We are at the start of a new year so, as per tradition, I have consulted with the oracles on what may lie ahead over the coming 12 months. So, what do we know, what do we think we know and what don’t we know?
We know the health and care sectors, across most settings, remain under extreme pressure, mostly due to demand on services and lack of staff, plus the circulation of respiratory diseases including flu and Covid-19.
Sadly, I don’t expect any major changes in the right direction there. As a result, we know that staff recruitment, retention and wellbeing remain vital.
“Nursing Times will be here to support you and celebrate all that is great about nursing throughout 2024”
We also know that NHS pay remains an issue, with nursing unions preparing their next pay round pitches against a background of junior doctors in England at the picket line and the ongoing cost-of-living crisis.
What we don’t know is how the new health and social care secretary, Victoria Atkins, will approach things. She was quick to sign off a fairly generous pay offer for consultants, soon after taking office.
More positively, we know that further details are coming on the chief nursing officer for England’s strategy, including the 7Ps; nurse leaders are involved in the implementation of the NHS Long Term Workforce Plan and work is underway on the Nursing and Midwifery Taskforce in Scotland and longstanding calls for the government to develop a long-term plan for social care staffing seem as far away as ever.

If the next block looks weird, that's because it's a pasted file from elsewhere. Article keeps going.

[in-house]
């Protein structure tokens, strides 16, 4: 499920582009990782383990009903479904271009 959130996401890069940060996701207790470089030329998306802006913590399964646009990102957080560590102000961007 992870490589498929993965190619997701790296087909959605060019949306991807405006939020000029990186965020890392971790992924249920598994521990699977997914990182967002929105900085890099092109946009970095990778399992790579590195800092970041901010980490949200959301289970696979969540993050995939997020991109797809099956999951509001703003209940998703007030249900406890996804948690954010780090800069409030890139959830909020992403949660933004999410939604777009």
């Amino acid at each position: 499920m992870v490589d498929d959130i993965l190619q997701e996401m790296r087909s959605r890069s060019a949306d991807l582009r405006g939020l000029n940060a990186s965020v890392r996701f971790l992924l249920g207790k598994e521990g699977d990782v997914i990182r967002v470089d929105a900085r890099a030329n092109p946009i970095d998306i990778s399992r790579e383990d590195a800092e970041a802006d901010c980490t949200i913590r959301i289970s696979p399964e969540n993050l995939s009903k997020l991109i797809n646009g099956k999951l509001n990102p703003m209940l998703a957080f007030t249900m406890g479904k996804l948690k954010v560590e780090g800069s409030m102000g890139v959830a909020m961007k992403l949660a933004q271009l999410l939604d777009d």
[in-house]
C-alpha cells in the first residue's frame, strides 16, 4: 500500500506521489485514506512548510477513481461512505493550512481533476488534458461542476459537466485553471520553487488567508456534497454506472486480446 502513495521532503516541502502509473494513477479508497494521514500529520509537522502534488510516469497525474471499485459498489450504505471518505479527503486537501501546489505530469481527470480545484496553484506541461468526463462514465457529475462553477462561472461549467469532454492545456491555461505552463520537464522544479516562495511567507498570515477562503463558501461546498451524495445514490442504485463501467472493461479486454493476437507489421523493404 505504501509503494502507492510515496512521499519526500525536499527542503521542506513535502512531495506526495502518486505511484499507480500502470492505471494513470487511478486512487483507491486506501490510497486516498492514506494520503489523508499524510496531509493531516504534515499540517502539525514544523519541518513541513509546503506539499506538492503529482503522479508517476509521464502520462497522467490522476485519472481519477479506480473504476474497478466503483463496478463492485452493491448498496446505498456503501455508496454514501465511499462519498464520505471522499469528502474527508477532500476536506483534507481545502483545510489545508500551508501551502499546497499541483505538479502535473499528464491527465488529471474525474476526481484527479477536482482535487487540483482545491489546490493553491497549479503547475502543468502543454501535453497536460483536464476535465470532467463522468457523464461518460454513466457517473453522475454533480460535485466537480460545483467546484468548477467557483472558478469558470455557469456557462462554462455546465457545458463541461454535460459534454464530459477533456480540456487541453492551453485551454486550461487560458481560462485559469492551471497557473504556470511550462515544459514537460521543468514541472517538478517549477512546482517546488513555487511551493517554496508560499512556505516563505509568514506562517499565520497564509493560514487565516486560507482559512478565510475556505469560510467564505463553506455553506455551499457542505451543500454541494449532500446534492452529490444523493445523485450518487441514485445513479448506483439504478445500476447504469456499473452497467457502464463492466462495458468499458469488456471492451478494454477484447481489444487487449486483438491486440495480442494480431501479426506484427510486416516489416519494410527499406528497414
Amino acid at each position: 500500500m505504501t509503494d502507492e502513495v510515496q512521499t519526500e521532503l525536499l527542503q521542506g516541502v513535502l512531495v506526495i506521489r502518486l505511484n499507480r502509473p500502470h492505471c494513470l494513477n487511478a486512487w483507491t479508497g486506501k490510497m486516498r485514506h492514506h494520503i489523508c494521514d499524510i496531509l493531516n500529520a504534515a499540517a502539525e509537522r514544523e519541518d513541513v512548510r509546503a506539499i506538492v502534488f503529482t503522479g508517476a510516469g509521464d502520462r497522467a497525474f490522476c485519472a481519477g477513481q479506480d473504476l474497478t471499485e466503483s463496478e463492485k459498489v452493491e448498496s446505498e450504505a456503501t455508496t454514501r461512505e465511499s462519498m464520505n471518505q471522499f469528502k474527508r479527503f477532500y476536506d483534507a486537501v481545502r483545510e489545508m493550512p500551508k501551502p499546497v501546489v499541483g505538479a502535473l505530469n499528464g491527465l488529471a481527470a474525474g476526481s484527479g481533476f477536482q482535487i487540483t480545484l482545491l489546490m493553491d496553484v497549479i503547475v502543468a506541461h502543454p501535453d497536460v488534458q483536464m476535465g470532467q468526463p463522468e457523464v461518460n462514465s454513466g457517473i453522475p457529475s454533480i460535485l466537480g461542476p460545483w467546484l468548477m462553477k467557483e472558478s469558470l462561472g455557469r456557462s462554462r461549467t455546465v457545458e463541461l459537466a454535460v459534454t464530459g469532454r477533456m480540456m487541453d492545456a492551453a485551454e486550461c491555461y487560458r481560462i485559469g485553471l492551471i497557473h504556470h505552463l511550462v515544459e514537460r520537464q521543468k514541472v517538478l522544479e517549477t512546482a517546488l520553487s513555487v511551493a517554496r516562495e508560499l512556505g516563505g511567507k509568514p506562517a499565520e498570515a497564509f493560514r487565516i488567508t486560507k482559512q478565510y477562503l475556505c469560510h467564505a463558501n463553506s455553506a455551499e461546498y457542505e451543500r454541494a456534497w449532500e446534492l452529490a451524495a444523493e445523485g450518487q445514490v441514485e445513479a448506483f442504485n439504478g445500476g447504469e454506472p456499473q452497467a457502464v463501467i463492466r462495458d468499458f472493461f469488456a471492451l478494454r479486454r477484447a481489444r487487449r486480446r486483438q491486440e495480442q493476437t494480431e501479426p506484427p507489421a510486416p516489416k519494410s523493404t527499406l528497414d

The CNO in Wales has her five priorities for 2022-24 in place and, this month, we’ve also learnt that we might soon be seeing a band 4 role akin to nursing associates joining the Welsh NHS workforce.
It is less easy to predict what lies ahead in Northern Ireland due to the political challenges there, but strike action may well be on the horizon.
It was announced this week that RCN members working in Northern Ireland plan to take to the picket lines on 18 January alongside other public sector workers.
Also, look out next week for our interview with the country’s CNO, Maria McIlgorm, on her priorities for the workforce and advancing practice.
Of course, one certainty is that there will be a general election this year. Predicting the outcome seems more straightforward than in some years gone by and we may well have a new party in power after 14 years, but few things in politics are ever certain.
However, Nursing Times will keep you up to date with all the key developments affecting nursing policy, so that you are armed with the facts as we head towards election day.
But we are going further than that when it comes to getting the voice of nursing heard by those seeking election later this year. As you are hopefully aware, last year we have launched our Manifesto by Nurses campaign.
We are seeking and compiling the views of nurses on topics such as the workforce, education and the future of the NHS, which we will then submit to the main parties, in order to influence their policy pledges for the benefit of the profession.
Thank you very much to those who have already contributed their comments and thoughts on workforce issues and the long-term security of the health service.
This month, we are asking for views on nurse education. Don’t miss the opportunity to have your say. You can find out more about how to take part on the Nursing Times website.
Another thing that is most definitely certain is that Nursing Times will be here to support you and celebrate all that is great about nursing throughout 2024. Happy new year!